The black tie-optional event is in the Kiva Ballroom at the Loews Ventana Canyon Resort. The festivities begin at 7 tonight with a cocktail hour, followed by dinner at 8. Guests will have the choice of four entrées prepared by Ventana Canyon's award-winning chef, Jim Makinson. The auction will feature art, jewelry and service packages. Tickets cost $125, $75 of which is tax-deductible. Tables for 10 may be reserved for $1,000.

THEATER UNIQUE. Cultural myths and stereotypes that have separated the disabled from the mainstream may be blown away by a one-woman show that rolls into Tucson today.

Belle's on Wheels is Jaehn Clare's amusing and touching semi-autobiographical play about her journey through recovery and rehabilitation to a new perspective on life. Clare, a performer of international acclaim, has played to audiences across the country.

In 1989 the British Arts Council awarded the play its Commission Award. In 1999, Belle received an Outstanding Achievement Award from the Santa Barbara Independent in the third annual Indie Award Celebration.

See this very personal piece of theater, presented by Arts for All, in a performance at 7:30 tonight at Zuzi's Little Theatre, 738 N. Fifth Ave. Tickets are $12 general admission; $10 seniors, students and children under 12. For more information, call 622-1212.

Sunday 11

SURVEY SAYS-LAUGH. The host of Family Feud is the headlining punchliner at an annual school fundraiser.

Louie Anderson, who got his big TV break in 1984 when he appeared on the Tonight Show, returns to his stand-up comedy roots for the fifth annual Laughter on the Sunnyside, an event to raise money for Sunnyside School District.

Exploiting the often hilarious experiences of growing up in a family of 11 children, Anderson took first place in the 1981 Midwest Comedy Competition. The competition's host, Henny Youngman, recognized Anderson as a diamond-in-the-rough genius and hired him as a writer.

Since then, Anderson has performed across the country and appeared in numerous films, including Coming to America and Ferris Bueller's Day Off. In 1995, he created Life with Louie, an animated Saturday-morning TV show that won a pair of Emmy Awards.

Anderson is an author, too. His best-selling efforts include Dear Dad--Letters from an Adult Child and Good-Bye Jumbo ... Hello Cruel World.

Tonight's show is sponsored by the Sunnyside Unified School District Foundation, which was established in 1996 to support the district's children, staff and community.

The foundation's vision is to create a $1 million endowment to prepare Sunnyside students for the 21st century.

The event begins at 3 p.m. with a reception and silent auction at Westin La Paloma, 3800 E. Sunrise Drive. Dinner is at 6, followed by Louie Anderson's act at 7. Tickets are $125, $65 of which is tax-deductible. For more information, call 545-2093.

Monday 12

DR. SNAKE. Enter the mysterious world of herpetology and the radio telemetric studies of pit vipers.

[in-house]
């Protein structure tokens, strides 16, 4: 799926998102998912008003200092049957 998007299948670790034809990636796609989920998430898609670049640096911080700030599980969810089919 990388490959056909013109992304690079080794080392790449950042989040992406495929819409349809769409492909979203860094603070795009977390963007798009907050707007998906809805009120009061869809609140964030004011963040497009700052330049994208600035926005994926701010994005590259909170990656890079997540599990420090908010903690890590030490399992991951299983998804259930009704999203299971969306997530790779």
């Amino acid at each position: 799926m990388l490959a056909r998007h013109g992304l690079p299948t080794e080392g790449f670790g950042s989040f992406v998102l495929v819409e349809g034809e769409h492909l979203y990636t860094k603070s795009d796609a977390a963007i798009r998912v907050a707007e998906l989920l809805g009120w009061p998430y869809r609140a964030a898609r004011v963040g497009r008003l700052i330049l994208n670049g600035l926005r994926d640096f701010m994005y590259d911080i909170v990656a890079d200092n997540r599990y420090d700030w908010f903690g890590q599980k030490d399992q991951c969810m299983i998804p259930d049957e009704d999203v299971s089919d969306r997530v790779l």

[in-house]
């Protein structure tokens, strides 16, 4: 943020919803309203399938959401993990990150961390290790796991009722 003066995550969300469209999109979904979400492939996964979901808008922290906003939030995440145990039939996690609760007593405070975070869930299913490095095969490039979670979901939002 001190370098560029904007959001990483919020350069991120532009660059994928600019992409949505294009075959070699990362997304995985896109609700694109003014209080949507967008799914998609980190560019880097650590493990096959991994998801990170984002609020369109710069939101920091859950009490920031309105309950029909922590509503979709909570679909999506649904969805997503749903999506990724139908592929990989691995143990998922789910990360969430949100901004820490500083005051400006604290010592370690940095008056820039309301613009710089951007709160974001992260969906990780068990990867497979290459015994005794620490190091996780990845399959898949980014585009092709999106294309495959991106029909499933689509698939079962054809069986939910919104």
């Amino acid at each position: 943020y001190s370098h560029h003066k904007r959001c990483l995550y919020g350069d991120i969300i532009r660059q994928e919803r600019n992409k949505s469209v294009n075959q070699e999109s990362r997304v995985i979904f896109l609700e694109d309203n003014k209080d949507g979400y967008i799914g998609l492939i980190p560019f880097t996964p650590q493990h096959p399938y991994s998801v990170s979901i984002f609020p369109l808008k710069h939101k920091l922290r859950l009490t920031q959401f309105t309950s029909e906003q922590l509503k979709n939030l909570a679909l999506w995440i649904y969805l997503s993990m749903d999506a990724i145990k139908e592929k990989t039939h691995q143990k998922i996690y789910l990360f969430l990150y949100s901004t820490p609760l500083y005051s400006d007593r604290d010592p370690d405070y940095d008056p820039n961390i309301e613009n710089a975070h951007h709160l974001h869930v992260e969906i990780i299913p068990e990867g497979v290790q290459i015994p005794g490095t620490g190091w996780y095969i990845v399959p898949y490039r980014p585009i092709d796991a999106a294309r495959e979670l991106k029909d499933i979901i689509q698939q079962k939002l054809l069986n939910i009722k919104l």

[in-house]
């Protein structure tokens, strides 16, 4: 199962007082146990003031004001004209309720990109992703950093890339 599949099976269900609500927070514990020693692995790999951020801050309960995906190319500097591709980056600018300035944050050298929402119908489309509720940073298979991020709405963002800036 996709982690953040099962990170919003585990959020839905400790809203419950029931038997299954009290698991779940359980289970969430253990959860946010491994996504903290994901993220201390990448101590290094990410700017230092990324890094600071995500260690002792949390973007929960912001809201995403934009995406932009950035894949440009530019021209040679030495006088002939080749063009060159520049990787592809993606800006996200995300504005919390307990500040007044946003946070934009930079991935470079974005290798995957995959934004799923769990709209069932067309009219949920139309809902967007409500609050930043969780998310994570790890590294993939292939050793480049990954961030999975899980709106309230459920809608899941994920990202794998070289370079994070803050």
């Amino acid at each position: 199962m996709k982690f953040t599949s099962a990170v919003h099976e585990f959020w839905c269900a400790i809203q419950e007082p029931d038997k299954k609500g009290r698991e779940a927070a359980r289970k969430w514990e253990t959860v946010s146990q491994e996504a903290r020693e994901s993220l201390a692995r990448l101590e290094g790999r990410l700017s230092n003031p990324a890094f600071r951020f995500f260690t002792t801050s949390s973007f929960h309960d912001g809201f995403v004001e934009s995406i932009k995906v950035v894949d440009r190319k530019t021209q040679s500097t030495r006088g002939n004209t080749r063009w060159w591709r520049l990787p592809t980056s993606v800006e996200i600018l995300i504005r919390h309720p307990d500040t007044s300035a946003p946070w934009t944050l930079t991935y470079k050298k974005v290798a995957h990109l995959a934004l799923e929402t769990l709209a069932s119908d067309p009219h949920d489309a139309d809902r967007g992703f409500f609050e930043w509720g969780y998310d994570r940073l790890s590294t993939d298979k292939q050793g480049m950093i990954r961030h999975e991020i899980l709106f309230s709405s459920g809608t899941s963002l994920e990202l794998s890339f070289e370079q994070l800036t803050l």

In other words, learn about snakes and stuff.

This month's speaker for the Tucson Audubon Society's program is Dr. David L. Hardy, a retired Tucson physician whose medical career led him to the field of herpetology.

For the past 17 years, Hardy has worked with Harry W. Greene of Cornell University, studying pit vipers in Arizona, Costa Rica, Brazil and Vietnam. Using the same radio telemetric technology, Hardy and Greene are studying blacktailed rattlesnakes in the Chiricahua Mountains of Southeastern Arizona.

Since 1988, the team has studied 45 snakes for periods of a few weeks to more than 10 years. Hardy and Greene hope to assemble a detailed behavioral inventory for the species.

Hardy, whose primary research interests have been first-aid management of snake bites, founded the Tucson Herpetology Society in 1988. It is dedicated to conservation, education and research.

Tonight's program includes a slide-illustrated overview of the Hardy and Greene studies. The presentation begins at 7 p.m. in the Duval Auditorium at University Medical Center, 1501 N. Campbell Ave.

Tuesday 13

EARTH ART. The works of three artists offers pottery lovers a variety of clay creations.

John Dodero, Andy Iventosh and Martina Thies are featured artists in a clay-art display that runs through April 14 at the Old Town Pot Shop and Gallery in Tucson's El Presidio District.

Dodero works mainly with raku finishes and creates stunning decorative vessels and vases in bold primary colors.

Stoneware plates, platters and kitchenware are Iventosh's specialty.

Thies creates beautiful one-of-a-kind porcelain objects, decorative and functional, including plates, platters and cups.

Admission to the exhibit is free. The shop and gallery are located in historic Old Town Artisans, a city block of shopping and dining. The address is 201 N. Court Ave. Gallery hours are 9:30 a.m. to 5:30 p.m. Mondays through Saturdays. For more information, call 623-6024.

Wednesday 14

SEX IN THE '60S. Terri loves Frank. Frank loves Fiona. Fiona loves Bob. And they're having Bill and Mary to dinner.

Get the picture? See the play--How the Other Half Loves, the hilarious look at three British couples caught up in the sexual revolution.

It's 1969--the Beatles are on fire, fashion is mod, baby, and London is swinging--and the couples are unwittingly brought together by an illicit affair.

The lies and lust come to a head during a couple of dinner parties that take place on consecutive nights--but occur on stage at the same time.

Alan Ayckbourn's How the Other Half Loves plays through March 17 at the Temple of Music and Art, 330 S. Scott Ave. Tickets are $22-$35 For tickets and more information, call 622-2823. See "The Sly Who Shagged Me," page 40 for details.